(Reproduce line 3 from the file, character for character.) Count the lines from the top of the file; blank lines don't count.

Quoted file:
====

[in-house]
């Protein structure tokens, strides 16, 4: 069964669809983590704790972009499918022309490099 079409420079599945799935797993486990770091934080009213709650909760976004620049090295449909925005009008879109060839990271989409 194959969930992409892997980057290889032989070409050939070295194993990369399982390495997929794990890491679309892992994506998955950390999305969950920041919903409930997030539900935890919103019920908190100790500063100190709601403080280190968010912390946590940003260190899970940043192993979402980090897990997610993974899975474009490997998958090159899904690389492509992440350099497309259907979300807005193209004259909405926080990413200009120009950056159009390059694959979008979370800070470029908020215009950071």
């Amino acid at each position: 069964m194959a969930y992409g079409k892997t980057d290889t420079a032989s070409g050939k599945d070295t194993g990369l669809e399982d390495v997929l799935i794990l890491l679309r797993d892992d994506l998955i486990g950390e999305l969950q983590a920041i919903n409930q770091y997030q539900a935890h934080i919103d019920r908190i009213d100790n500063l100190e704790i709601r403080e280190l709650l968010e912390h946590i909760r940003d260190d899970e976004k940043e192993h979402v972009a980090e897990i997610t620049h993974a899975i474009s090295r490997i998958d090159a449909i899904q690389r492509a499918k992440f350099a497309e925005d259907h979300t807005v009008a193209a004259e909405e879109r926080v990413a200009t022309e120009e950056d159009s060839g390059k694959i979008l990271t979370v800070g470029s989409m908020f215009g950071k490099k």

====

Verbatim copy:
């Amino acid at each position: 069964m194959a969930y992409g079409k892997t980057d290889t420079a032989s070409g050939k599945d070295t194993g990369l669809e399982d390495v997929l799935i794990l890491l679309r797993d892992d994506l998955i486990g950390e999305l969950q983590a920041i919903n409930q770091y997030q539900a935890h934080i919103d019920r908190i009213d100790n500063l100190e704790i709601r403080e280190l709650l968010e912390h946590i909760r940003d260190d899970e976004k940043e192993h979402v972009a980090e897990i997610t620049h993974a899975i474009s090295r490997i998958d090159a449909i899904q690389r492509a499918k992440f350099a497309e925005d259907h979300t807005v009008a193209a004259e909405e879109r926080v990413a200009t022309e120009e950056d159009s060839g390059k694959i979008l990271t979370v800070g470029s989409m908020f215009g950071k490099k």